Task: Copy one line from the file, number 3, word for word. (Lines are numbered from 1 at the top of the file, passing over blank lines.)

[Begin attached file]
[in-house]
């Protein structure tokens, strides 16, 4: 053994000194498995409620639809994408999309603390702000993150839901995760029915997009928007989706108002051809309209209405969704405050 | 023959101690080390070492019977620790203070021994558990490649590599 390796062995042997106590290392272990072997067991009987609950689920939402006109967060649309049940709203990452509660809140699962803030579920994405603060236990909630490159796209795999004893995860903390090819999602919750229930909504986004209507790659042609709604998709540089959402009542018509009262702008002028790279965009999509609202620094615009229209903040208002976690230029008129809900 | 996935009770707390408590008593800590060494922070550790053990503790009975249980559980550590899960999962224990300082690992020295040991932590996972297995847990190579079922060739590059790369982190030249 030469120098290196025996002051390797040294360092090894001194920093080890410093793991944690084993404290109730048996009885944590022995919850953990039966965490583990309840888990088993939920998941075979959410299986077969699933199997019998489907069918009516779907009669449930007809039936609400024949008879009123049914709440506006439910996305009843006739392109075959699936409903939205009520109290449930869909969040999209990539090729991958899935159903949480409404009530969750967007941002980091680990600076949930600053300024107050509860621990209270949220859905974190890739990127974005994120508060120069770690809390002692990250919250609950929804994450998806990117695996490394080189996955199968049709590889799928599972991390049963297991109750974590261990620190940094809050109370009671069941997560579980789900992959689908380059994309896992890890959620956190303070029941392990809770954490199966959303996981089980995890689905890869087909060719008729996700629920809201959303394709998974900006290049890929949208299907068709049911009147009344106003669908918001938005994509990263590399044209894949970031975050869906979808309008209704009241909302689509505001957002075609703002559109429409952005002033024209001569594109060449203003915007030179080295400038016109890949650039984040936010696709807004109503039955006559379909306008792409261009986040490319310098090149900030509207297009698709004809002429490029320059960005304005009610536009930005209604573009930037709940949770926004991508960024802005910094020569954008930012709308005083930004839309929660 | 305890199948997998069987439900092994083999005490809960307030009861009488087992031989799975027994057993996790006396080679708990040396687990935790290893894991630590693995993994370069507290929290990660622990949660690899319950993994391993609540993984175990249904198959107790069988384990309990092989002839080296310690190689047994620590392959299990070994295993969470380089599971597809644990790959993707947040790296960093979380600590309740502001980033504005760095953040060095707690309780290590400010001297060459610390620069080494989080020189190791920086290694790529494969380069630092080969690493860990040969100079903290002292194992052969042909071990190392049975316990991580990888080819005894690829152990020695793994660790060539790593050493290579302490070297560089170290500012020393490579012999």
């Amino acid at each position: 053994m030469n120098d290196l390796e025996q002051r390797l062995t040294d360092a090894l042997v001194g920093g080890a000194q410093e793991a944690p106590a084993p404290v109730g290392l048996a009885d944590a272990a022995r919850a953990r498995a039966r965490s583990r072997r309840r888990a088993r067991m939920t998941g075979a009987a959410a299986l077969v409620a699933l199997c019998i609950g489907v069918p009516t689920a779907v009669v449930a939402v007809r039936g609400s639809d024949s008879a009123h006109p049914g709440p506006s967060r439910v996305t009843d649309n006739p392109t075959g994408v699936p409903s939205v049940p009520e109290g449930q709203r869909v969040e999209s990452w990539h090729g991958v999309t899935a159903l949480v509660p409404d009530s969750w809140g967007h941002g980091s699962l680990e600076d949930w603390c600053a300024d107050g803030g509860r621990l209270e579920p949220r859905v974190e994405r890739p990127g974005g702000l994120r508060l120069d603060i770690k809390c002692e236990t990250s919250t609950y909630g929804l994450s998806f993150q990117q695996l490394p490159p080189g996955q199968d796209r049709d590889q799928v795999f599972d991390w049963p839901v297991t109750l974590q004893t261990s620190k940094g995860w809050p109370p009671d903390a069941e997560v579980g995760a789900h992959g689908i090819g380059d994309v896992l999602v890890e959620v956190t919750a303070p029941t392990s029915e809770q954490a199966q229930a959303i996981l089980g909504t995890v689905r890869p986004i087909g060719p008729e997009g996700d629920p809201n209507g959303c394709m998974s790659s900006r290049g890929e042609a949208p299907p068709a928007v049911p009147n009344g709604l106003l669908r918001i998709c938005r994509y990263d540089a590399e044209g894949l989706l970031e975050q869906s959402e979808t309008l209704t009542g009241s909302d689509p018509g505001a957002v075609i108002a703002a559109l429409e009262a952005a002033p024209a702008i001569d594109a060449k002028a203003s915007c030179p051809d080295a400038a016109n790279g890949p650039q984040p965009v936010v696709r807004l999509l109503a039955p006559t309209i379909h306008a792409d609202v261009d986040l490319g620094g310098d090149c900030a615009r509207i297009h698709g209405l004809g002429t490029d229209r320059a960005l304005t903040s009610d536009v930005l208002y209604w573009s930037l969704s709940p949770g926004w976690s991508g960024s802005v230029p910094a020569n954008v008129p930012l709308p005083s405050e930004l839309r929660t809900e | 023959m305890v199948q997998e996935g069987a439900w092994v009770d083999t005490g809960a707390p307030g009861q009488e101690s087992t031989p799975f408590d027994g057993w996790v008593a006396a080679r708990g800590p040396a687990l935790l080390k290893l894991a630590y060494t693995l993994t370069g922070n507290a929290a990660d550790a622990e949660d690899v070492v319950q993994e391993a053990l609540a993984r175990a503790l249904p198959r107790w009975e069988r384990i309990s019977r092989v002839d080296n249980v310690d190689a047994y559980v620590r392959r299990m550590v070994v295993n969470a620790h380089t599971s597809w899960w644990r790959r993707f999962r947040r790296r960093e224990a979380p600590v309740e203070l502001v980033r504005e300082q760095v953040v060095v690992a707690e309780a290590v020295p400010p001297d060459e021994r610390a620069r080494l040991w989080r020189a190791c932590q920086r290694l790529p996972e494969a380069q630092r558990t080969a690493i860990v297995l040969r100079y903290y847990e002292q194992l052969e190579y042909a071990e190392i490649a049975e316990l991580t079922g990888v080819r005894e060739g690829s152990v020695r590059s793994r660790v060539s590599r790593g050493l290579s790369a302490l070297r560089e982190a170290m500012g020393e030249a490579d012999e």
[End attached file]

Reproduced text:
């Amino acid at each position: 053994m030469n120098d290196l390796e025996q002051r390797l062995t040294d360092a090894l042997v001194g920093g080890a000194q410093e793991a944690p106590a084993p404290v109730g290392l048996a009885d944590a272990a022995r919850a953990r498995a039966r965490s583990r072997r309840r888990a088993r067991m939920t998941g075979a009987a959410a299986l077969v409620a699933l199997c019998i609950g489907v069918p009516t689920a779907v009669v449930a939402v007809r039936g609400s639809d024949s008879a009123h006109p049914g709440p506006s967060r439910v996305t009843d649309n006739p392109t075959g994408v699936p409903s939205v049940p009520e109290g449930q709203r869909v969040e999209s990452w990539h090729g991958v999309t899935a159903l949480v509660p409404d009530s969750w809140g967007h941002g980091s699962l680990e600076d949930w603390c600053a300024d107050g803030g509860r621990l209270e579920p949220r859905v974190e994405r890739p990127g974005g702000l994120r508060l120069d603060i770690k809390c002692e236990t990250s919250t609950y909630g929804l994450s998806f993150q990117q695996l490394p490159p080189g996955q199968d796209r049709d590889q799928v795999f599972d991390w049963p839901v297991t109750l974590q004893t261990s620190k940094g995860w809050p109370p009671d903390a069941e997560v579980g995760a789900h992959g689908i090819g380059d994309v896992l999602v890890e959620v956190t919750a303070p029941t392990s029915e809770q954490a199966q229930a959303i996981l089980g909504t995890v689905r890869p986004i087909g060719p008729e997009g996700d629920p809201n209507g959303c394709m998974s790659s900006r290049g890929e042609a949208p299907p068709a928007v049911p009147n009344g709604l106003l669908r918001i998709c938005r994509y990263d540089a590399e044209g894949l989706l970031e975050q869906s959402e979808t309008l209704t009542g009241s909302d689509p018509g505001a957002v075609i108002a703002a559109l429409e009262a952005a002033p024209a702008i001569d594109a060449k002028a203003s915007c030179p051809d080295a400038a016109n790279g890949p650039q984040p965009v936010v696709r807004l999509l109503a039955p006559t309209i379909h306008a792409d609202v261009d986040l490319g620094g310098d090149c900030a615009r509207i297009h698709g209405l004809g002429t490029d229209r320059a960005l304005t903040s009610d536009v930005l208002y209604w573009s930037l969704s709940p949770g926004w976690s991508g960024s802005v230029p910094a020569n954008v008129p930012l709308p005083s405050e930004l839309r929660t809900e | 023959m305890v199948q997998e996935g069987a439900w092994v009770d083999t005490g809960a707390p307030g009861q009488e101690s087992t031989p799975f408590d027994g057993w996790v008593a006396a080679r708990g800590p040396a687990l935790l080390k290893l894991a630590y060494t693995l993994t370069g922070n507290a929290a990660d550790a622990e949660d690899v070492v319950q993994e391993a053990l609540a993984r175990a503790l249904p198959r107790w009975e069988r384990i309990s019977r092989v002839d080296n249980v310690d190689a047994y559980v620590r392959r299990m550590v070994v295993n969470a620790h380089t599971s597809w899960w644990r790959r993707f999962r947040r790296r960093e224990a979380p600590v309740e203070l502001v980033r504005e300082q760095v953040v060095v690992a707690e309780a290590v020295p400010p001297d060459e021994r610390a620069r080494l040991w989080r020189a190791c932590q920086r290694l790529p996972e494969a380069q630092r558990t080969a690493i860990v297995l040969r100079y903290y847990e002292q194992l052969e190579y042909a071990e190392i490649a049975e316990l991580t079922g990888v080819r005894e060739g690829s152990v020695r590059s793994r660790v060539s590599r790593g050493l290579s790369a302490l070297r560089e982190a170290m500012g020393e030249a490579d012999e």